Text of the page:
U-M Investment Group TAMID Introduces Students to Entrepreneurship, Israeli Startups

[Corrected, 4:40pm. See below] Last month, Jon Medved, the founder of Jerusalem-based Israel Seed Partners, a multi-million dollar venture capital fund, came to the University of Michigan to give a lecture on high-tech development. But Medved wasn’t there to talk about Silicon Valley or another U.S. startup hub. Instead he was meeting with a group of students to discuss the future of Israel’s high-tech economy.

Medved’s visit to Michigan was made possible by TAMID Israel Investment Group, an organization founded three years ago by two U-M students. The goal of the group, which has already expanded to a handful of campuses across the U.S., is to give business-minded students a way to connect to the Israeli economy, according to TAMID’s executive director Brett Siegal, a senior in Michigan’s business school. [An earlier version of this story reported that Medved had visited UC Berkeley, not Michigan. We regret the error—Eds.]

Though there are hundreds of campus organizations that connect Jewish students to Israel through cultural or academic activities, Siegal says that before TAMID (which translates to “always” in Hebrew), there was no outlet for students to make connections in a more business-oriented way.

And through a three-phase program, the group’s members get to do just that. The students get a crash course in important business concepts, and the chance to invest the group’s fund of Israeli securities or to do consulting work for a variety of Israeli companies. In addition, TAMID sends the students to Israel—and pays many of their expenses—for internships with Israeli companies or multi-national corporations with offices in the country.

Though the group works with companies ranging from a startup focused on solar housing to big firms like Thomson Reuters, Siegal says the nature of the Israeli economy means that much of TAMID’s work is focused on startups and the high-tech sector. “It’s about a 30-year-old economy, essentially, as a developed economy,” Siegal says. “The economy, for a number of different reasons, sort of spawns a lot of startups.”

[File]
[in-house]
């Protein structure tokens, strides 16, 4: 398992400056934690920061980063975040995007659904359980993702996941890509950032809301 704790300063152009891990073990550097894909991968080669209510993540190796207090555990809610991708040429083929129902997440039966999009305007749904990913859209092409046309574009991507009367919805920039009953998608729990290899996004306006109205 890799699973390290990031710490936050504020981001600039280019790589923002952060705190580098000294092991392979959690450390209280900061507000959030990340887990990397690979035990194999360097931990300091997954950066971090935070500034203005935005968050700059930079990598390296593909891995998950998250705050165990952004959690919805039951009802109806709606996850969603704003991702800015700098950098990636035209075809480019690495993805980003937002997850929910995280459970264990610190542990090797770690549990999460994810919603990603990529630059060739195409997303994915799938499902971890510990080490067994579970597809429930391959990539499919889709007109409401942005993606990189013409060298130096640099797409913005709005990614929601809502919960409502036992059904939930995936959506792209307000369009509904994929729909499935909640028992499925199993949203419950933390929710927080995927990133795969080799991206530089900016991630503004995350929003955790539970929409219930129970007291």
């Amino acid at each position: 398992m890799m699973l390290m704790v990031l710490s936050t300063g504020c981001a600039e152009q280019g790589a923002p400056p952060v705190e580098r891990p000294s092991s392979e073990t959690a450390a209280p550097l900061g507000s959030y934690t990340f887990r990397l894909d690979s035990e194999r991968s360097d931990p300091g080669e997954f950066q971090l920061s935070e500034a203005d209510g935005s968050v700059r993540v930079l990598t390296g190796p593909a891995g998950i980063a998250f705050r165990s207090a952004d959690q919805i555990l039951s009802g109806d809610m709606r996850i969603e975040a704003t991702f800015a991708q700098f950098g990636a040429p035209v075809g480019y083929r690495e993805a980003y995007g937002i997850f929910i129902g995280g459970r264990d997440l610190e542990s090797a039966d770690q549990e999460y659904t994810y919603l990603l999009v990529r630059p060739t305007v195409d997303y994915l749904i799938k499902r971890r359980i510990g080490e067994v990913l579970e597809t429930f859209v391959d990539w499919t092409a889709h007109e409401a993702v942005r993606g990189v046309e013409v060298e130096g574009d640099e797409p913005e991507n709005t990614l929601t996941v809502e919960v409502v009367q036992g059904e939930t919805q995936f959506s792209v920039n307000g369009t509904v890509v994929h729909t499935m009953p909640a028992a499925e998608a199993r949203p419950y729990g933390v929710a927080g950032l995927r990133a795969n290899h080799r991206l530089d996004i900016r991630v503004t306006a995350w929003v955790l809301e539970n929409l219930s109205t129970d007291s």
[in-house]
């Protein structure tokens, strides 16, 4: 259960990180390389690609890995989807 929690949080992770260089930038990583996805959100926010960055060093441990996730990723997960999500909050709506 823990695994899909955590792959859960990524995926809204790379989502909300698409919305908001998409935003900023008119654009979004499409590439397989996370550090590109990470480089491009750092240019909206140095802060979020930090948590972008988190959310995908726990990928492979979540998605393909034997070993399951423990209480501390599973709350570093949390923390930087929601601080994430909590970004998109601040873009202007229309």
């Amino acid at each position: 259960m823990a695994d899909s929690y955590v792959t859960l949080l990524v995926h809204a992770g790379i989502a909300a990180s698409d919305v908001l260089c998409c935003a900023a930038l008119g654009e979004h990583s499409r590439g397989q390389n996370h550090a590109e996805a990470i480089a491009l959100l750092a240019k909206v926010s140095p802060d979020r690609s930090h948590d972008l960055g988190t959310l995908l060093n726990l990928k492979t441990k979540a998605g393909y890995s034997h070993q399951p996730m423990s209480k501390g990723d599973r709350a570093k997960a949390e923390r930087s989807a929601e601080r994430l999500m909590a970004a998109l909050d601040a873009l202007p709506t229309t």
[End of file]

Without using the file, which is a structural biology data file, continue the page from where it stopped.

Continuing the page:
According to Siegal, the Israeli government sponsors about 20 startup incubators and also participates in institutionalized venture capital programs that match private investments.

Though Israeli government involvement plays a large role in the proliferation of startups in the country, Siegal says the nature of Israeli culture also helps to foster self-starters. Compulsory military service “creates these very self-motivated people,” Siegal says. In addition, many of the immigrants that came to the country in large waves from the Soviet Union during the 1970s and 1980s were scientists in their home countries, and the Israeli government attempted to help these immigrants commercialize their ideas.

It’s for all of these reasons that Israel “has the highest level of startups outside of Silicon Valley,” according to Siegal. In addition, the country is home to between 3,000 and 4,000 high-tech … Next Page »

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Jillian Berman is an intern for Xconomy Detroit. Follow @

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